The child improved on supportive care and antibiotics. Currently he is on regular intravenous immunoglobulins (IVIG) replacement and follow-up.


Discussion

XLA is a primary immunodeficiency which is caused by 600 different mutations in the Btk gene. Even though most of the clinical symptoms develop in childhood, certain cases may remain undiagnosed or misdiagnosed as common immunodeficiency, selective IgG or IgA deficiency as they only show mild hypogammaglobulinemia and lack recurrent infections in childhood. In early 1993, germline mutation of Btk gene was identified as a cause of XLA. These mutations cause defects in early B cell development.6
The Btk gene is found at Xq21.3-Xq22 and encompasses 37.5 kb that contain 19 exons. Btk belongs to a group of related cytoplasmic tyrosine kinases, known as the Btk/Tec family, and comprises of five different structural domains, which contain the N-terminus, pleckstrin homology (PH) domain, Tec homology (TH) domain, SRC homology 3 (SH3) domain, SH2 domain, and the catalytic kinase (SH1) domain.7,8 Mutations in any domain of the Btk can induce dysfunction of the Btk protein, block the development of pre-B cells from naive B cells and reduce the lifespan of mature B lymphocytes.9,10 The deficiency of B lymphocytes and plasmocytes in the peripheral blood can decrease the synthesis of different immunoglobulins, reduce precise responses to several antigens, and hence eventually induce immunodeficiency.11
Flow cytometric analysis using the anti-Btk antibody is a commanding diagnostic tool for screening XLA patients to measure Btk expression in peripheral monocytes. It is used for subsequent genetic counselling, carrier detection and prenatal diagnosis.12 It is available at some reference laboratories and efforts should be made to collaborate with these reference laboratories to aid in patient counselling as well as identify the spectrum of primary immunodeficiency in our population. We have done this with the help of "The Jeffrey Modell Foundation" Immunology Division, Boston Children\\\'s Hospital.
Existing treatment options for XLA includes lifelong prophylactic therapy with IVIG that repairs some of the missing antibodies, suitable antibiotics for prevention of acute and chronic infections, nutritional rehabilitation and immunisation. If the disease is diagnosed early, patients can have a good quality of life. In order to decrease the recurrences, number of hospital admissions and severity of infections, early treatment with immunoglobulin replacement therapy is important.13 Live viral vaccines should be avoided. Former reports propose that high dose IVIG replacement therapy (>400 mg/kg every 3 weeks) is more effective than low-dose (<200mg/kg) in patients with XLA.14 In our patient we have given immunoglobulins every 3-4 weeks. His serum IgG levels were also monitored and sustained above 5 g/L. These therapies are effective; nevertheless they are costly and non-curative. There is no definitive cure for XLA, yet the likelihood of using gene-corrected haematopoietic stem cells to complement the immune defects in mouse models has been studied. It may be hopeful to initiate stem cell-based therapy for XLA using gene-corrected autologous haematopoietic stem cells.15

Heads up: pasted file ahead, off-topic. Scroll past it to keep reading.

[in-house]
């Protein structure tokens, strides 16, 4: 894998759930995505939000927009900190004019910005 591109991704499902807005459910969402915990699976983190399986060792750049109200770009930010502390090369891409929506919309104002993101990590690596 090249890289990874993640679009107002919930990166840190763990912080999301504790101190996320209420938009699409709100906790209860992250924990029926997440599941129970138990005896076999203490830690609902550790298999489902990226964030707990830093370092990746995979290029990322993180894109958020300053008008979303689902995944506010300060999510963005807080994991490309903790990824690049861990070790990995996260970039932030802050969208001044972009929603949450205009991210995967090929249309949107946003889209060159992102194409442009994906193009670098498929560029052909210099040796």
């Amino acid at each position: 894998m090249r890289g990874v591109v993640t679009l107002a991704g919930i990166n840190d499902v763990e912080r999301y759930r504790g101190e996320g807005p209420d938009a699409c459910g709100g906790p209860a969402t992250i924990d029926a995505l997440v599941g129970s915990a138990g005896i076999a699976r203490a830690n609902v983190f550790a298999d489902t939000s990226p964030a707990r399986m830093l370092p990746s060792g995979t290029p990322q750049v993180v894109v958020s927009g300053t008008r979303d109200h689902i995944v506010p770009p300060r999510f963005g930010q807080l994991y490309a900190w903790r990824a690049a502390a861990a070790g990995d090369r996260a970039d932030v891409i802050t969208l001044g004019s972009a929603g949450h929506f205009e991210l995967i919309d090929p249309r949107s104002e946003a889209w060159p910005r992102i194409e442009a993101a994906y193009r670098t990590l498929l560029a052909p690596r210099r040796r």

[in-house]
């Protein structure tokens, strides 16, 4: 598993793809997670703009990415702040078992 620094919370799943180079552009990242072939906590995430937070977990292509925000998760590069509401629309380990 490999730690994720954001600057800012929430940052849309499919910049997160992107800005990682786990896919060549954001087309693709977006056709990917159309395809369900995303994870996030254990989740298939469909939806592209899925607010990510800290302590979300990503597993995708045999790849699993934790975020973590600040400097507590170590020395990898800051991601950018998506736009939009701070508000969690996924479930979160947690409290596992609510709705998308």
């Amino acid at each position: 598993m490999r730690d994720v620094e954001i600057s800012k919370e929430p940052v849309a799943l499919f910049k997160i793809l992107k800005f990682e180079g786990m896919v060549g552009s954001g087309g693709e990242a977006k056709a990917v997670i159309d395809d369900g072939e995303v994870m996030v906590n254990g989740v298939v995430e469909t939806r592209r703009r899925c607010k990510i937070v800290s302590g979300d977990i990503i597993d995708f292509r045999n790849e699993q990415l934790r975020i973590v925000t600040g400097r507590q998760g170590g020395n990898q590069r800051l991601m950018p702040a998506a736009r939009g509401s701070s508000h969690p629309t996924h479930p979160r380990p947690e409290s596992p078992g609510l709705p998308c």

Conclusion

Flow cytometric assessment of Btk expression in monocytes may set up a speedy and sensitive approach for recognition of XLA patients and female carriers, and support the clinicians to execute IVIG replacement therapy in an appropriate manner which might considerably decline the incidence of complications and the death rate.


Acknowledgements

We are grateful to The Jeffrey Modell Foundation and Dr. Raif and his team from the Immunology Division, Boston Children\\\'s Hospital, for their support in accomplishment of molecular testing.
Competing Interests: All the authors declare that they have no competing interests.